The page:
Over 100 people have been arrested in a bank fraud scheme at Santander Bank. The core of the arrests were made in New Jersey, however there were incidents in Staten Island and Connecticut.

The ATM Hack

A glitch was “discovered” that was specific to Santander Bank’s ATMs where a customer could click on a series of steps allowing repeated ATM withdrawals of $200 from prepaid debit cards, even though the funds did not exist.

According to the NY Post and an another article from the Independent:

“This is the beginning, you put your pin in and everything,” the man can be heard stating in the video, before instructing viewers to then click the withdraw and checking buttons on the ATM.

“You click $200. After you click $200, you go back. Click other, customize withdrawal. You click choose your own mix,” the man continues to explain. “Press the $20 option one time. Once you see that 11 you know you lit.”

The Arrest of Dozens, perhaps over 100

Dozens of people are under arrest in relation to this fraud. Curiously, the arrests are of people that came out of New York City and hit ATMs in New Jersey, Staten Island, and Connecticut.

Why I think there is much more to this fraud story

In my years of security studies, I have become more suspicious of covert, sub-surface work of criminals and intelligence agencies.

The story seems easy enough: a “glitch” was discovered by some unnamed person in a video and lines began to form outside ATMs with people withdrawing hundreds of dollars at a time. An astute police officer sees the lines and acts quickly to break the case and helps Santander Bank stop the thefts before rising above $250,000. End of story.

Not really. To begin with, why would a criminal, who discovered such a fantastic goldmine of a glitch, be so quick to give that hack away? He could have withdrawn the money by himself for days, potentially even months before the fraud was discovered. Adding people, most likely sloppy people to the mix, people who will line up conspicuously outside dozens of ATMs to withdraw money sloppy is not a criminal’s move. Criminals are greedy. They won’t share their secrets that easily when their own money is on the line.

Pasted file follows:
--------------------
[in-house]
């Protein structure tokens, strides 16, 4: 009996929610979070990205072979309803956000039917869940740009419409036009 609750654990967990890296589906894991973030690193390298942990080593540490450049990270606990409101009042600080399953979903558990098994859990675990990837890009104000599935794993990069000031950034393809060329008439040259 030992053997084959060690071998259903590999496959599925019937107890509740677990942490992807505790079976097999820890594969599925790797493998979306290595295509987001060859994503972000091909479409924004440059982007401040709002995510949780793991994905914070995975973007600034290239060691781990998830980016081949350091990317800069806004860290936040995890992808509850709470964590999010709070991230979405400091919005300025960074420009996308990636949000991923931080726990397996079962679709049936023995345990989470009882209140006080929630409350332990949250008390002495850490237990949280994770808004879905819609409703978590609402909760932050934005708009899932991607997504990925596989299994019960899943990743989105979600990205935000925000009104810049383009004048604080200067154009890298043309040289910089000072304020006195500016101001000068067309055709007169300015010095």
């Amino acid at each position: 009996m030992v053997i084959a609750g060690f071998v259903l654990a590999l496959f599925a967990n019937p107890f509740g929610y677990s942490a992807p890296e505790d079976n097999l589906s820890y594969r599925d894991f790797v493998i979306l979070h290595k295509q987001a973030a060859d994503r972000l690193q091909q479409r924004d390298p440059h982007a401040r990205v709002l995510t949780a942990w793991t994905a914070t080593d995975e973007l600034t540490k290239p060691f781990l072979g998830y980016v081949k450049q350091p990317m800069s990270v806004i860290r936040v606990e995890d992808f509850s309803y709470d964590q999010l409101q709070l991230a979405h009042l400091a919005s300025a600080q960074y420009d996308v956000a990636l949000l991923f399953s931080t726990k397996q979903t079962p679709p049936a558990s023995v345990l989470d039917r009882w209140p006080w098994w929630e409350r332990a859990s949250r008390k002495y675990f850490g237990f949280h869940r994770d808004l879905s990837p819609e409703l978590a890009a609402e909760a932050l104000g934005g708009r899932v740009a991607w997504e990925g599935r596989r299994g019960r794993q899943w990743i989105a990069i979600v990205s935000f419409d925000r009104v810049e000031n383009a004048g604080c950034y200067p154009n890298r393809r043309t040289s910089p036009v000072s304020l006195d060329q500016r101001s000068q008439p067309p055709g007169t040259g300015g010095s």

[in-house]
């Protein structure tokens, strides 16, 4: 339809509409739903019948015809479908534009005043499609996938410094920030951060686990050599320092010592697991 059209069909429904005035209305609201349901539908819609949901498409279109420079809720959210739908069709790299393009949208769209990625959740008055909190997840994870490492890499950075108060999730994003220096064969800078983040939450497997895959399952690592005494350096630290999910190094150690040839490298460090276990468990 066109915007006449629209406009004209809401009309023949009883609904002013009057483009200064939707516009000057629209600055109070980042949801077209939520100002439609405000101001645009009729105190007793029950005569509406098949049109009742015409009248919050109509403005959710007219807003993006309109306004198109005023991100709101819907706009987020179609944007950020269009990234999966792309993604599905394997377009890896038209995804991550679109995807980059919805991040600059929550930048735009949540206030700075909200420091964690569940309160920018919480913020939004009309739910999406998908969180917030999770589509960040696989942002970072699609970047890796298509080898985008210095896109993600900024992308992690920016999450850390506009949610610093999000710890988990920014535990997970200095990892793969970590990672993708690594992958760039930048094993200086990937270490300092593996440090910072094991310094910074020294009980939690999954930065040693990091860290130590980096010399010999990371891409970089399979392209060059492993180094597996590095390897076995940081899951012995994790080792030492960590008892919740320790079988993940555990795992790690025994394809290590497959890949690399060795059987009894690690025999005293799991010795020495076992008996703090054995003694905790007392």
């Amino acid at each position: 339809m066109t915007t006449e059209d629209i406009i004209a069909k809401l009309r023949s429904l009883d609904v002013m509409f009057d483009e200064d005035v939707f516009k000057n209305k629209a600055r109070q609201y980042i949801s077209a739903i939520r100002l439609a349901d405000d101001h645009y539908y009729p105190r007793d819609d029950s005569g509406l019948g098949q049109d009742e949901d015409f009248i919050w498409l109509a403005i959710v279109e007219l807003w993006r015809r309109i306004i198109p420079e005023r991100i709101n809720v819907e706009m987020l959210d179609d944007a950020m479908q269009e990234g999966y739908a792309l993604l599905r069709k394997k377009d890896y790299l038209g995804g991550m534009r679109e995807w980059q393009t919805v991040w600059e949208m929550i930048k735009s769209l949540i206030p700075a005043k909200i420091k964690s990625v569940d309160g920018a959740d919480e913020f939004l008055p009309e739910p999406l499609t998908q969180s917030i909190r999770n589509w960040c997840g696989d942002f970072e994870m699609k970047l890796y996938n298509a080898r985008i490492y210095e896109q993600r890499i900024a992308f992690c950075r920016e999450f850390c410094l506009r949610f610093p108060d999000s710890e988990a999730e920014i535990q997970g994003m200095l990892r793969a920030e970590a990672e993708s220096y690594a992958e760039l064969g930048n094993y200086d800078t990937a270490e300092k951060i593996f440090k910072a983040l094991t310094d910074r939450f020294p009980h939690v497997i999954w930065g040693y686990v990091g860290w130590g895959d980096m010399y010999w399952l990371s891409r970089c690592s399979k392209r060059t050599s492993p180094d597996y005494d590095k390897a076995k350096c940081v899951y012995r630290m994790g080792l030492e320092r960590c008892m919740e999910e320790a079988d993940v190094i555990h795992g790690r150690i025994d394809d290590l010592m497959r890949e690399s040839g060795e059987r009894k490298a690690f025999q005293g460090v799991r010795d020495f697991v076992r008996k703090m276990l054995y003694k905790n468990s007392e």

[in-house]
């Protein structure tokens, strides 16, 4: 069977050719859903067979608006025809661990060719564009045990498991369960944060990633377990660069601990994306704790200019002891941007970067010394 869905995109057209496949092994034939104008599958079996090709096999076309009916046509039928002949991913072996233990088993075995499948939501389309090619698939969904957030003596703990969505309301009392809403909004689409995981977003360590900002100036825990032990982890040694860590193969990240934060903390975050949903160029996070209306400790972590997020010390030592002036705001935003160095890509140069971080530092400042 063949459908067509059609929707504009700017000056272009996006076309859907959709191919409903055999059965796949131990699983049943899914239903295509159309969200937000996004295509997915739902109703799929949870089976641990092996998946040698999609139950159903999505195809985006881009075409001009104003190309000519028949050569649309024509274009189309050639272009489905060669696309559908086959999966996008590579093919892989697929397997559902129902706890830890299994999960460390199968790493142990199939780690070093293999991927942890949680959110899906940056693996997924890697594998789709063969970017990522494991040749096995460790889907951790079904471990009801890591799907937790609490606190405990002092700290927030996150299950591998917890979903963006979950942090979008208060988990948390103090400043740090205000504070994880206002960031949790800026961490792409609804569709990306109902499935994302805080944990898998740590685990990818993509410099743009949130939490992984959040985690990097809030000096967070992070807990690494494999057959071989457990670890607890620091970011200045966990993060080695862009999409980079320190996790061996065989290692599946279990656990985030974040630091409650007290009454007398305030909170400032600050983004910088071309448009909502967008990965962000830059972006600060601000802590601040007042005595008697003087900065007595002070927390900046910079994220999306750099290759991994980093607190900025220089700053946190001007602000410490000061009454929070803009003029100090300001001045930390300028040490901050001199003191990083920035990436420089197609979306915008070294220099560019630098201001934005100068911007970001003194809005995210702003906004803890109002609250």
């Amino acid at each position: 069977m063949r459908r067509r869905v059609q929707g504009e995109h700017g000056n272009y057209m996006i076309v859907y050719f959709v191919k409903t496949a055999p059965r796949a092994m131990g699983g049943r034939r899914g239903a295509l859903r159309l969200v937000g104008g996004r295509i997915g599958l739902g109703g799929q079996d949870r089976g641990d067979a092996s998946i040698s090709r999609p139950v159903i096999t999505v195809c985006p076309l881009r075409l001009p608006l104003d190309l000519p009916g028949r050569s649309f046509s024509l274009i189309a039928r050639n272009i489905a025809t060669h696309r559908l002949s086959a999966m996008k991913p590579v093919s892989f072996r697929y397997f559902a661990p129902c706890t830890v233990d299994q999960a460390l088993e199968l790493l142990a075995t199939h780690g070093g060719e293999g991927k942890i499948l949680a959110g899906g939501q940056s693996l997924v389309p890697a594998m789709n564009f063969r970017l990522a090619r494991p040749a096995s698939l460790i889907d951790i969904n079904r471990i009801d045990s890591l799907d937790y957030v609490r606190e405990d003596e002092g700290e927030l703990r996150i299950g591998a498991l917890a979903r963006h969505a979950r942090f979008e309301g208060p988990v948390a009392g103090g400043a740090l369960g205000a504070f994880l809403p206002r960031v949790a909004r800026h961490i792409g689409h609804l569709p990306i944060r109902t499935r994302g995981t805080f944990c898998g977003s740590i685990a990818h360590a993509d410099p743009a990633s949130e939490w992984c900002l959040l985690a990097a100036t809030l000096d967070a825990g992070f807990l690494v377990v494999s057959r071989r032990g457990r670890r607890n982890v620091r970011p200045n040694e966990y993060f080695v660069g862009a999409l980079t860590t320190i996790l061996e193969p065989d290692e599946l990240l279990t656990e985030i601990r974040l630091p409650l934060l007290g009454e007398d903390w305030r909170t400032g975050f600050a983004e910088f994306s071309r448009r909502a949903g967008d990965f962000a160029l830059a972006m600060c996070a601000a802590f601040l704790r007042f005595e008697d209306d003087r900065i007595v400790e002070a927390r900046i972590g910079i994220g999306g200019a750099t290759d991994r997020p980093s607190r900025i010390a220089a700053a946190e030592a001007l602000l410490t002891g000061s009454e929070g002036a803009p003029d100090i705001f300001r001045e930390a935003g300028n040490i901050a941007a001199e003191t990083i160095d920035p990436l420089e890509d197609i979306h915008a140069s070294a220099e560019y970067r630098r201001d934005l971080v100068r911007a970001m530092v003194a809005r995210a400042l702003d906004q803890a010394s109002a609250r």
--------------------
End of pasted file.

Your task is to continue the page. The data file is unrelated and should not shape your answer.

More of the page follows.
What I Think

There are many more areas to investigate in this crime:

  1. Where did this glitch come from? Was it a mistake in the code by a developer? Maybe. It is also possible a developer made this “mistake” intentionally so that it could be used later. Perhaps for him/herself, perhaps for a criminal organization. Find the software developer, and take a look at their finances and credit history.
  2. The video- was it a smokescreen for an organized effort or just some hacker who felt like sharing?
  3. Were the people involved independent, or mules for a larger, more coordinated effort? This has been the case in a number of credit card frauds- why not this one?

The Implications

In conclusion, I think this fraud has a much deeper level to it which should be looked into. It raises a number of questions concerning the software development quality assurance (QA) process at Santander. If I were on their cyber team, I would already be conducting code audits to determine when that glitch was added. Even more so, it shows the depth of what an “insider threat” may look like in any organization. It is important to always operate your business as if this threat exists. It is also important not to alienate your staff with high amounts of suspicion and painful processes. Process automation and good QA all play a role. So does pattern analysis. The bank should have something that recognizes unusual behavior at ATMs. Line of people at a bank making the same transaction is definitely a pattern. I was surprised when I heard the first person that noticed this was a local police officer.
 

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